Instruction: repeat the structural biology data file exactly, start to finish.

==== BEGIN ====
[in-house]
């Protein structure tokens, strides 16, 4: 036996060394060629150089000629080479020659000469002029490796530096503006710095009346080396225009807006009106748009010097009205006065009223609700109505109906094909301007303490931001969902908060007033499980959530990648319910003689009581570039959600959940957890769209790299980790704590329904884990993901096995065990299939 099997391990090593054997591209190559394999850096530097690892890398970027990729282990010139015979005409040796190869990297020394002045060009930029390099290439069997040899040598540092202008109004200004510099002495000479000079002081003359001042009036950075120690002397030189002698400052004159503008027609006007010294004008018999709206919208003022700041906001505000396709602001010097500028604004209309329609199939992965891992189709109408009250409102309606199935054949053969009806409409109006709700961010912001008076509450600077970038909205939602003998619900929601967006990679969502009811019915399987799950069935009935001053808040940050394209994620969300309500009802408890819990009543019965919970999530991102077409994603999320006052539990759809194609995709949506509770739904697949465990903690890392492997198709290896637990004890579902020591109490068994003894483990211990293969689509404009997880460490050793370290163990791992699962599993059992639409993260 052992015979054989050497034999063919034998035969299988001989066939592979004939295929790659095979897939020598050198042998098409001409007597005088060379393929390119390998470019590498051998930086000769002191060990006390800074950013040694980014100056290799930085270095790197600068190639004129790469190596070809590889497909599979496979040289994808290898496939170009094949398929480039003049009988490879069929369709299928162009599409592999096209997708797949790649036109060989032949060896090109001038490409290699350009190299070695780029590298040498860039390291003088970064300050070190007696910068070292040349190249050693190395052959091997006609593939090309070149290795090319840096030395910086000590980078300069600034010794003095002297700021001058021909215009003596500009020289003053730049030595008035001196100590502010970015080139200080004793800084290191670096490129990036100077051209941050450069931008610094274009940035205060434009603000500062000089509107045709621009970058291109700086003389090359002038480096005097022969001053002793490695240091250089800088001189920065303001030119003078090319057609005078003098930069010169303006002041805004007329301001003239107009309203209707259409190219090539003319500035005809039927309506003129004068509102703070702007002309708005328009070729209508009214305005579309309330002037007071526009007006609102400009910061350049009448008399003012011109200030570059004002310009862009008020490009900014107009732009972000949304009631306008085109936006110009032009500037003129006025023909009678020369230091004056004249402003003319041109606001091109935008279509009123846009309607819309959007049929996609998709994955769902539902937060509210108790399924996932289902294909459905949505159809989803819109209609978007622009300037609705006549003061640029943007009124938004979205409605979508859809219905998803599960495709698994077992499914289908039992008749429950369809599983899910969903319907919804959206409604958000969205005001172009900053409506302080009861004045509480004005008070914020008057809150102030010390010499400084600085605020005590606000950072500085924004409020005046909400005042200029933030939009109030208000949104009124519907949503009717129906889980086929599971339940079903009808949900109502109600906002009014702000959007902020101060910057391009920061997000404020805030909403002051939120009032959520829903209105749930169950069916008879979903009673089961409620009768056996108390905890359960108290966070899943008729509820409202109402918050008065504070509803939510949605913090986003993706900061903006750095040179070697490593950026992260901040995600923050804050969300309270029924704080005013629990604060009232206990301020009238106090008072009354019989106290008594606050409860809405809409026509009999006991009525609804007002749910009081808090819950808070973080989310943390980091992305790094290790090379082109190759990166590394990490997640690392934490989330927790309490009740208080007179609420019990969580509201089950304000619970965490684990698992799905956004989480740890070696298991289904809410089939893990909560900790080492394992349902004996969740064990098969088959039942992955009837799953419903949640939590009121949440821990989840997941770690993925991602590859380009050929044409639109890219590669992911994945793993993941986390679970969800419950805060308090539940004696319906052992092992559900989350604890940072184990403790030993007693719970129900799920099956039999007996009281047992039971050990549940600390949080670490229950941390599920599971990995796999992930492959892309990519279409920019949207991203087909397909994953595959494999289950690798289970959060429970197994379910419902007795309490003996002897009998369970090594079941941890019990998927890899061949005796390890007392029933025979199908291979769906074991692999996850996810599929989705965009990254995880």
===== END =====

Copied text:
[in-house]
């Protein structure tokens, strides 16, 4: 036996060394060629150089000629080479020659000469002029490796530096503006710095009346080396225009807006009106748009010097009205006065009223609700109505109906094909301007303490931001969902908060007033499980959530990648319910003689009581570039959600959940957890769209790299980790704590329904884990993901096995065990299939 099997391990090593054997591209190559394999850096530097690892890398970027990729282990010139015979005409040796190869990297020394002045060009930029390099290439069997040899040598540092202008109004200004510099002495000479000079002081003359001042009036950075120690002397030189002698400052004159503008027609006007010294004008018999709206919208003022700041906001505000396709602001010097500028604004209309329609199939992965891992189709109408009250409102309606199935054949053969009806409409109006709700961010912001008076509450600077970038909205939602003998619900929601967006990679969502009811019915399987799950069935009935001053808040940050394209994620969300309500009802408890819990009543019965919970999530991102077409994603999320006052539990759809194609995709949506509770739904697949465990903690890392492997198709290896637990004890579902020591109490068994003894483990211990293969689509404009997880460490050793370290163990791992699962599993059992639409993260 052992015979054989050497034999063919034998035969299988001989066939592979004939295929790659095979897939020598050198042998098409001409007597005088060379393929390119390998470019590498051998930086000769002191060990006390800074950013040694980014100056290799930085270095790197600068190639004129790469190596070809590889497909599979496979040289994808290898496939170009094949398929480039003049009988490879069929369709299928162009599409592999096209997708797949790649036109060989032949060896090109001038490409290699350009190299070695780029590298040498860039390291003088970064300050070190007696910068070292040349190249050693190395052959091997006609593939090309070149290795090319840096030395910086000590980078300069600034010794003095002297700021001058021909215009003596500009020289003053730049030595008035001196100590502010970015080139200080004793800084290191670096490129990036100077051209941050450069931008610094274009940035205060434009603000500062000089509107045709621009970058291109700086003389090359002038480096005097022969001053002793490695240091250089800088001189920065303001030119003078090319057609005078003098930069010169303006002041805004007329301001003239107009309203209707259409190219090539003319500035005809039927309506003129004068509102703070702007002309708005328009070729209508009214305005579309309330002037007071526009007006609102400009910061350049009448008399003012011109200030570059004002310009862009008020490009900014107009732009972000949304009631306008085109936006110009032009500037003129006025023909009678020369230091004056004249402003003319041109606001091109935008279509009123846009309607819309959007049929996609998709994955769902539902937060509210108790399924996932289902294909459905949505159809989803819109209609978007622009300037609705006549003061640029943007009124938004979205409605979508859809219905998803599960495709698994077992499914289908039992008749429950369809599983899910969903319907919804959206409604958000969205005001172009900053409506302080009861004045509480004005008070914020008057809150102030010390010499400084600085605020005590606000950072500085924004409020005046909400005042200029933030939009109030208000949104009124519907949503009717129906889980086929599971339940079903009808949900109502109600906002009014702000959007902020101060910057391009920061997000404020805030909403002051939120009032959520829903209105749930169950069916008879979903009673089961409620009768056996108390905890359960108290966070899943008729509820409202109402918050008065504070509803939510949605913090986003993706900061903006750095040179070697490593950026992260901040995600923050804050969300309270029924704080005013629990604060009232206990301020009238106090008072009354019989106290008594606050409860809405809409026509009999006991009525609804007002749910009081808090819950808070973080989310943390980091992305790094290790090379082109190759990166590394990490997640690392934490989330927790309490009740208080007179609420019990969580509201089950304000619970965490684990698992799905956004989480740890070696298991289904809410089939893990909560900790080492394992349902004996969740064990098969088959039942992955009837799953419903949640939590009121949440821990989840997941770690993925991602590859380009050929044409639109890219590669992911994945793993993941986390679970969800419950805060308090539940004696319906052992092992559900989350604890940072184990403790030993007693719970129900799920099956039999007996009281047992039971050990549940600390949080670490229950941390599920599971990995796999992930492959892309990519279409920019949207991203087909397909994953595959494999289950690798289970959060429970197994379910419902007795309490003996002897009998369970090594079941941890019990998927890899061949005796390890007392029933025979199908291979769906074991692999996850996810599929989705965009990254995880």